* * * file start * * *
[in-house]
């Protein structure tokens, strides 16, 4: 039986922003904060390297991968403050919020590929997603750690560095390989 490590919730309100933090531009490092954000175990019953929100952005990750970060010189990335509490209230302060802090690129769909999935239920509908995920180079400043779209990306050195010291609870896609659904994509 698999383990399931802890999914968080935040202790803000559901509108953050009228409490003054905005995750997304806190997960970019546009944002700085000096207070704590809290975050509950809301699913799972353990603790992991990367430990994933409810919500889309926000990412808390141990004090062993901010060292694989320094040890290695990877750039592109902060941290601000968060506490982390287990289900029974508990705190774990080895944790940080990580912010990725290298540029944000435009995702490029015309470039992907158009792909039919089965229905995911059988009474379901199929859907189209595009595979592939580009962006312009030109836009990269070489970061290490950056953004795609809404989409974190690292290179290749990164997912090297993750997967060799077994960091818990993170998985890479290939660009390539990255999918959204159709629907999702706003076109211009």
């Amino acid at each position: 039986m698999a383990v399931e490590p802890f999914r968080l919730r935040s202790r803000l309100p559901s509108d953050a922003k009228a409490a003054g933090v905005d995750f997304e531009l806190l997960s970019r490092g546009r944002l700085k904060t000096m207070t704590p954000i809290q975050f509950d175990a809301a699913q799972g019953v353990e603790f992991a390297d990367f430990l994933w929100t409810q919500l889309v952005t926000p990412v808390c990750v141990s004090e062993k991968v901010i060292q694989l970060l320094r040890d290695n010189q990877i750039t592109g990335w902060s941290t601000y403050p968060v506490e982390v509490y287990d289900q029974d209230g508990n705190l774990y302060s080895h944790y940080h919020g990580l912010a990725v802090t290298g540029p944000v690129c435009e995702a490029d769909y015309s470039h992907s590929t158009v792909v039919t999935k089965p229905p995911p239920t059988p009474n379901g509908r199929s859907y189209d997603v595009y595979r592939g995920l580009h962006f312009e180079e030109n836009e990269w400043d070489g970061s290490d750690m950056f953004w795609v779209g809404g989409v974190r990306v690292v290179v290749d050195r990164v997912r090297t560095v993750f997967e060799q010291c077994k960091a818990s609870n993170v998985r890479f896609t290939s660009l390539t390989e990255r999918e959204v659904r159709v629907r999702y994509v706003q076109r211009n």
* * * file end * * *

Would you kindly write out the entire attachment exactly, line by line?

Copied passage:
[in-house]
């Protein structure tokens, strides 16, 4: 039986922003904060390297991968403050919020590929997603750690560095390989 490590919730309100933090531009490092954000175990019953929100952005990750970060010189990335509490209230302060802090690129769909999935239920509908995920180079400043779209990306050195010291609870896609659904994509 698999383990399931802890999914968080935040202790803000559901509108953050009228409490003054905005995750997304806190997960970019546009944002700085000096207070704590809290975050509950809301699913799972353990603790992991990367430990994933409810919500889309926000990412808390141990004090062993901010060292694989320094040890290695990877750039592109902060941290601000968060506490982390287990289900029974508990705190774990080895944790940080990580912010990725290298540029944000435009995702490029015309470039992907158009792909039919089965229905995911059988009474379901199929859907189209595009595979592939580009962006312009030109836009990269070489970061290490950056953004795609809404989409974190690292290179290749990164997912090297993750997967060799077994960091818990993170998985890479290939660009390539990255999918959204159709629907999702706003076109211009």
């Amino acid at each position: 039986m698999a383990v399931e490590p802890f999914r968080l919730r935040s202790r803000l309100p559901s509108d953050a922003k009228a409490a003054g933090v905005d995750f997304e531009l806190l997960s970019r490092g546009r944002l700085k904060t000096m207070t704590p954000i809290q975050f509950d175990a809301a699913q799972g019953v353990e603790f992991a390297d990367f430990l994933w929100t409810q919500l889309v952005t926000p990412v808390c990750v141990s004090e062993k991968v901010i060292q694989l970060l320094r040890d290695n010189q990877i750039t592109g990335w902060s941290t601000y403050p968060v506490e982390v509490y287990d289900q029974d209230g508990n705190l774990y302060s080895h944790y940080h919020g990580l912010a990725v802090t290298g540029p944000v690129c435009e995702a490029d769909y015309s470039h992907s590929t158009v792909v039919t999935k089965p229905p995911p239920t059988p009474n379901g509908r199929s859907y189209d997603v595009y595979r592939g995920l580009h962006f312009e180079e030109n836009e990269w400043d070489g970061s290490d750690m950056f953004w795609v779209g809404g989409v974190r990306v690292v290179v290749d050195r990164v997912r090297t560095v993750f997967e060799q010291c077994k960091a818990s609870n993170v998985r890479f896609t290939s660009l390539t390989e990255r999918e959204v659904r159709v629907r999702y994509v706003q076109r211009n």